Home Gardening Guide Why Are My Avocado Tree Leaves Drooping? (How to Revive!)

Why Are My Avocado Tree Leaves Drooping? (How to Revive!)

by gardeningit
Why Are My Avocado Tree Leaves Drooping

Avocado trees are grown in home gardens and indoors for their lush-green foliage and large fruits. These trees can get 6 feet tall outdoors, but their size can be controlled when kept inside a home by pruning their growth tip. These fascinating trees are easy growing and winter-hardy. But there is a common question heard from many gardeners: why are my avocado tree leaves drooping?

To answer this common query, we have enlisted the main reasons for avocado tree leaves drooping and how you can prevent them.

Reasons Behind Avocado Tree Leaves Drooping

Avocado trees are resilient plants, but they cannot tolerate any changes in their primary care needs. If your plant is drooping and you are wondering, why are my avocado trees leaves drooping, you should look for the following factors:

  • If you are watering your tree correctly.
  • The tree has been transplanted recently.
  • If you have planted your tree in the right spot.
  • Your tree is growing in a small pot.
  • If your tree has a fungal infection.
  • If pests have attacked your tree.

Now let us explain why these factors cause your Avocado tree leaves to droop.

Avocado Tree Leaves Drooping Due to Overwatering

Overwatering is one of the significant reasons why Avocado tree leaves can be drooping. The excessive water surrounds the roots and fills the air spaces. Airflow around the roots is reduced, so they cannot absorb moisture or oxygen. This leads to drooping and wilting of leaves. You should water this plant only when its topsoil gets dry.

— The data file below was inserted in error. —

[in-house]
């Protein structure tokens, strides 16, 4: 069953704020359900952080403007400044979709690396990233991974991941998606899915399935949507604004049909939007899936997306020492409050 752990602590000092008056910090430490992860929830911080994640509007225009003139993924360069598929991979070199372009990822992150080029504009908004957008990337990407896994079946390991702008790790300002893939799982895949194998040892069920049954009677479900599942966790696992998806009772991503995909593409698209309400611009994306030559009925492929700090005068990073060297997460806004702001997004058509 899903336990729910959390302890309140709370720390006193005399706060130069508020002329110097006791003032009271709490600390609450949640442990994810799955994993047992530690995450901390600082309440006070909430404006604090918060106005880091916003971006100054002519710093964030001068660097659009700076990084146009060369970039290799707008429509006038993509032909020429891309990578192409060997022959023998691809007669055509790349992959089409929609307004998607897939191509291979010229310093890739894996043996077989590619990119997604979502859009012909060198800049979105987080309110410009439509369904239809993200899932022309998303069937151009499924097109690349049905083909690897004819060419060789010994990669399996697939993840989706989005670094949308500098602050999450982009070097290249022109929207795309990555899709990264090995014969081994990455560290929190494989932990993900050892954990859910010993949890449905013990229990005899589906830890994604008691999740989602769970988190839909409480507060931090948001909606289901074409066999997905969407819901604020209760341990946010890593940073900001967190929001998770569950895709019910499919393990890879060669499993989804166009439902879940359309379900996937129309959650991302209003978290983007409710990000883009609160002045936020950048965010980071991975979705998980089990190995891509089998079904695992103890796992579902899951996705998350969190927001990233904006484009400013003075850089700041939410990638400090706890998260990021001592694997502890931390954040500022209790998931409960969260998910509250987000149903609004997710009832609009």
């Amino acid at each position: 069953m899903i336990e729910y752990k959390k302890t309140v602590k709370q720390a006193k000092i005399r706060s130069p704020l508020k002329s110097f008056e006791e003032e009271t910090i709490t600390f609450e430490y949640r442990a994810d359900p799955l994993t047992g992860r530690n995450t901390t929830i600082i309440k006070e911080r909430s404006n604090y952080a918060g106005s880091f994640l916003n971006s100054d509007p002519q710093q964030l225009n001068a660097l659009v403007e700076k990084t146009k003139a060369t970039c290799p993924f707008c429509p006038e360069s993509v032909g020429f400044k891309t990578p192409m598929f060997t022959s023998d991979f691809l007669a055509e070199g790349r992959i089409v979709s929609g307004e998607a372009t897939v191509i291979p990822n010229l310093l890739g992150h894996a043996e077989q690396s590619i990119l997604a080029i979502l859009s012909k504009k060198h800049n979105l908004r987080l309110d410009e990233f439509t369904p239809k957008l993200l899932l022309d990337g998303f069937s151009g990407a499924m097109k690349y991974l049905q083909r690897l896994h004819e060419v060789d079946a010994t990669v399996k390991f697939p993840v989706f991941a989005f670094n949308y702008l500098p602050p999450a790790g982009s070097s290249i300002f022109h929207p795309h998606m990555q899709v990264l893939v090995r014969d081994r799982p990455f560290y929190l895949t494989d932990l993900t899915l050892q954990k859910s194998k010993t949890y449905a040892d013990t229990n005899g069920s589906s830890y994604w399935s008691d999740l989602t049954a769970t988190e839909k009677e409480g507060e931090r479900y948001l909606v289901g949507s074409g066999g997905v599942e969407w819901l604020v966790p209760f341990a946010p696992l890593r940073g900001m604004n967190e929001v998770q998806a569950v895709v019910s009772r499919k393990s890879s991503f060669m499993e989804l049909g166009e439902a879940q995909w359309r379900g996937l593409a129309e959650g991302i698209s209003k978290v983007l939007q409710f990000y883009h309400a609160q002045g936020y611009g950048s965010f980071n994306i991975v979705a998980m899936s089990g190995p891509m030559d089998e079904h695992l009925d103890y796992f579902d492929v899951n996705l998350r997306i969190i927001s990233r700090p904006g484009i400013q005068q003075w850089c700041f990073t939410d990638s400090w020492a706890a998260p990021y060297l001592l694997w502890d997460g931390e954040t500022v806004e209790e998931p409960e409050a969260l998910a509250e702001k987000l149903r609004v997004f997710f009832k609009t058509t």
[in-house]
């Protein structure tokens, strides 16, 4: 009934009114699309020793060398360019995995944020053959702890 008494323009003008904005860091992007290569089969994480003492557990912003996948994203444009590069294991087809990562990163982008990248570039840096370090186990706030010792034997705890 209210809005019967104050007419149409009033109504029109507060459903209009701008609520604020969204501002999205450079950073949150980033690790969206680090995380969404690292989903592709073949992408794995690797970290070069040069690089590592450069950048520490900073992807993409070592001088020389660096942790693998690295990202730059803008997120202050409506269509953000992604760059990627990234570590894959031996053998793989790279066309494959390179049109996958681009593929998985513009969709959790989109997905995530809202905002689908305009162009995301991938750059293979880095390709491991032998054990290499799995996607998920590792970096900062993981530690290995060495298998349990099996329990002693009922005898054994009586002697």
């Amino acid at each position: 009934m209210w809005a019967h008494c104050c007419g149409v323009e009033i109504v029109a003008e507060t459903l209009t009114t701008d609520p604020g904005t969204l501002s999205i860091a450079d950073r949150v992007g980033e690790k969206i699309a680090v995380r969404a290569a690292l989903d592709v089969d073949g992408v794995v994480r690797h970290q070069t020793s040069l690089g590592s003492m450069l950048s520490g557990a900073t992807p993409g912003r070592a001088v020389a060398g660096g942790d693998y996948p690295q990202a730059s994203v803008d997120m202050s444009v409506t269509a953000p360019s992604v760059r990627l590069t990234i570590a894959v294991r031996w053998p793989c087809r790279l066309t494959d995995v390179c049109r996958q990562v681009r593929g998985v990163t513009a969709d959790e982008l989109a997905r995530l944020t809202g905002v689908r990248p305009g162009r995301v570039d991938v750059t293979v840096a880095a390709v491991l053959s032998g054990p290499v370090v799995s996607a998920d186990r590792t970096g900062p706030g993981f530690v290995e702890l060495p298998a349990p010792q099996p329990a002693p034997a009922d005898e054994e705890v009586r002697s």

It is why this tree should be planted in well-draining and loose soil. A well-draining potting mix does not allow excess water to stand between the air pockets. So even if you over-water your tree, its soil will drip the extra moisture. You should not add too much peat moss into the soil as it increases the water-retaining ability of the soil. Too much peat moss will lead to overwatering and eventually droopy leaves.

How to Test Soil for Overwatering?

To test Avocado trees in your home garden, insert your index finger 2 inches into the soil. If it feels wet and soggy, it means you have been overwatering your plant.

If your Avocado tree is planted in a pot, you can check its soil for signs of overwatering by inserting your finger through the drainage hole. Damp till the bottom of the potting indicates that the plant has been overwatered.

Avocado Tree Leaves Drooping due to Underwatering

Plants need water in their leaves to maintain their tone and tension. With no water content in the leaves, the leaves become flaccid, dull, and limp. It is why underwatering can lead to droopy leaves in Avocado trees. You should water this plant at least once every week to avoid underwatering.

The main difference between the droopy leaves due to underwatering and overwatering is their texture and tone. Overwatered leaves are soft and smooth, while underwatered leaves are wilted and rough.

How to Fix an Under-watered Avocado Plant?

An under-watered plant is easier to revive than an overwatered one. It takes just a few hours or a day to bring it back to its original shape. To revive an under-watered Avocado tree, water its soil thoroughly and deeply, preferably in the morning. And then make a schedule for its watering days.

Avocado Tree Leaves Drooping after Transplant

When you re-pot your Avocado plant to a bigger pot or relocate your small Avocado tree in your home garden, it suffers from a transplant shock. Its roots take some time to become accustomed to the new environment. These roots drive energy from the other parts of this tree. It is why the leaves of this tree droop and become flaccid when the tree is in transplant shock.